A midge with mites upon ‘em
might be covered top to bottom.
Though small the midges are,
Their mites are tinier by far.
Let me start out by saying that Chironomid Midges are not Mosquitoes. Similar looking to their blood-sucking dipteran cousins, they do not, and cannot, bite humans. I figure that knowing this will enable you to reserve your slapping energy this summer. As larvae, midges live in the water and glean a living off microscopic plant matter and detritus. As adults they emerge and engage the world as flying beasts – seeking sap and each other.
Several of these critters landed around me one afternoon. All of them were males seeking refuge from the wind under the porch eaves. I was reading a book about making moonshine whiskey but I doubt that had anything to do with my sudden attraction. Male Midges have hairy “plumose” antennae which make them easy to separate from the narrow-antennaed females. Heeding my own advice I did not try to shoo them away. Instead, I did the opposite and carefully observed them through the lens of my camera. When several revealed that they had passengers in the form of tiny red mites I was, as they say, “engaged.” Those ensy-weensy flies had ensy-weensier cargo attached to their legs.
Without getting into details, there are probably dozens of species of mite that infest midge flies alone. I found at least nine species over the course of my cursory review of the subject and all are members of a group known as Hydrachnidia. Like the midges, the mites are aquatic in the very first stages of life. They attach to the midge nymphs and transfer to the adult when it emerges. While attached they feed on the body fluids (aka blood) and eventually drop off into the water to resume an aquatic life. While their young are parasites (specifically ecto-parasites – which means they stay on the outside of the body), the adult mites are aquatic predators. Mites are related to spiders and possess eight legs when adult.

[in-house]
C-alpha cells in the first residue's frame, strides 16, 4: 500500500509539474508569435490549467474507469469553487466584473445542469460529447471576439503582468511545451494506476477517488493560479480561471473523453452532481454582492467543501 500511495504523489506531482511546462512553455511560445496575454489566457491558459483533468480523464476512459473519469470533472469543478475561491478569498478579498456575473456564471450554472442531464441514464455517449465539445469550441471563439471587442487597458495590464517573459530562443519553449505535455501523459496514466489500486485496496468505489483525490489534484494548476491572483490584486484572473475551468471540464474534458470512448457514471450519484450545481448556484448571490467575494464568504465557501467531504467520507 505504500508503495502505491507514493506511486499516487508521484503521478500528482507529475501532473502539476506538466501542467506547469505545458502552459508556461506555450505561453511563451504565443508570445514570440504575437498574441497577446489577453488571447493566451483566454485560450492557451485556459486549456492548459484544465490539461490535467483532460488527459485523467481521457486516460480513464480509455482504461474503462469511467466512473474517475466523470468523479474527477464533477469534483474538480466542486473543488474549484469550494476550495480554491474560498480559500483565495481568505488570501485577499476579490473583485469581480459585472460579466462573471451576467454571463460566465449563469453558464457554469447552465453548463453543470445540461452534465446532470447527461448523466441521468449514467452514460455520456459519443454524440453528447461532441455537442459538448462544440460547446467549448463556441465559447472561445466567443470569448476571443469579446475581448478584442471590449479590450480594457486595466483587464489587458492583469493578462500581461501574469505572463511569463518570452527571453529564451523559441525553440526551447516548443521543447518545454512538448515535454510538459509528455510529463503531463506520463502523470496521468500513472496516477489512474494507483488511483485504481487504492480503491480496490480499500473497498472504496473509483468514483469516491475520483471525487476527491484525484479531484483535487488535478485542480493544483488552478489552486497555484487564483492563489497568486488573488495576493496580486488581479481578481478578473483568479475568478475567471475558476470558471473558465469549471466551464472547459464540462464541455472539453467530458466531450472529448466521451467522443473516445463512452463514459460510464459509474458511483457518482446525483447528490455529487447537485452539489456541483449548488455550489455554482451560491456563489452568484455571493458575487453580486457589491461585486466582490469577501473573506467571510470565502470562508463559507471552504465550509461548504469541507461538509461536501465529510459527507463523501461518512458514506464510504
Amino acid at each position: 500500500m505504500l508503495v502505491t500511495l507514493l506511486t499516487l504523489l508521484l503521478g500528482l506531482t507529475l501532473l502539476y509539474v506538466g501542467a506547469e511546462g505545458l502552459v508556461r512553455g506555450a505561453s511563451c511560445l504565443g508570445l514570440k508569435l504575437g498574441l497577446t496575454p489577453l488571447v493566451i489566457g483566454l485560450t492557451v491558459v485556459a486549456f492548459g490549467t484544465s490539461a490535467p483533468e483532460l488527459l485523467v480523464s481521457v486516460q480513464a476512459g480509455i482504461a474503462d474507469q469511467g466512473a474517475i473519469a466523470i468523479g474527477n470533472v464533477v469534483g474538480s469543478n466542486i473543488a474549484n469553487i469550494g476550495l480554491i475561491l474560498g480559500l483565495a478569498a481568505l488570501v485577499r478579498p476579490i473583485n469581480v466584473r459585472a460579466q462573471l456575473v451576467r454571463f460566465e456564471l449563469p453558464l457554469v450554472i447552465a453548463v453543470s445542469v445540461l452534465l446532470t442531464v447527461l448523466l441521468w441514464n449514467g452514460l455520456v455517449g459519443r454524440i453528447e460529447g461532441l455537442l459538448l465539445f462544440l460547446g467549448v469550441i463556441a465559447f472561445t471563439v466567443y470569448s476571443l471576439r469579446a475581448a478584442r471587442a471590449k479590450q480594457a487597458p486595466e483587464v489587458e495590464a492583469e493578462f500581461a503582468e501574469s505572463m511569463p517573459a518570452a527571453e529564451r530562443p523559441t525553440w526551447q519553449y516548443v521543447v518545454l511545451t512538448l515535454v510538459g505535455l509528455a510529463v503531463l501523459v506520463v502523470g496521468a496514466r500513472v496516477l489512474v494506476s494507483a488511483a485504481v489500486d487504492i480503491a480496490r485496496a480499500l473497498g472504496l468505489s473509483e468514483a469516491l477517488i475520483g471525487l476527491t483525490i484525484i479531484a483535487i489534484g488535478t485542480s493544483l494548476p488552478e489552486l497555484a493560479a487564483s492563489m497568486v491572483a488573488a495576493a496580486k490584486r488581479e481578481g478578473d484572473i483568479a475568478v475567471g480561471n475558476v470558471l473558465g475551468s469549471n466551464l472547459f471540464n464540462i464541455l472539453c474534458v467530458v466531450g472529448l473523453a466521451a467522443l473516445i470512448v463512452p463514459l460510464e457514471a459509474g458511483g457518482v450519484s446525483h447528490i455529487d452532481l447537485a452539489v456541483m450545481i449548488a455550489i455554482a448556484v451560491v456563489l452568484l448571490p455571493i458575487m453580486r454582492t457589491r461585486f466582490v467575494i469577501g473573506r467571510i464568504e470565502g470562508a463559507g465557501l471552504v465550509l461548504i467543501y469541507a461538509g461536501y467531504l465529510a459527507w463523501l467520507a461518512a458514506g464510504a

Given the amount of mites glomming onto the two midges I photographed it is amazing that their host could fly, yet all flew with ease. The mites were concentrated on the legs and thorax and left the wings unencumbered. There is no way I could identify the specific mite species involved here because even on an enlarged image they looked like fuzzy views of the planet …er, excuse me…the planetoid Pluto. Researchers, however, have done some work on this topic and discovered that some feed exclusively on the thorax while others concentrate on the long segmented abdomen.
My small, along with their smaller, visitors would take flight after a few minutes and leave me to ponder several final thoughts. First, I assume that it is bad taste among midges to mention, or otherwise point out, the presence of mites on their fellow midges much in the same way as it is verboten to point out pimples or warts on humans. Secondly, it is imperative that these midge mites return to the water. It is their duty, therefore, to suck just enough blood out their host to live on but leave enough so that they can return to the lake. The idea is for the male midges to assemble with the females in huge midge clouds for the purpose of mating. I am guessing this is the moment chosen for the mites to drop off or forever regret their decision. There is much I do not know about midge mites, but for the moment this will have to do. Moonshine whiskey sounds a bit more fascinating for the time being.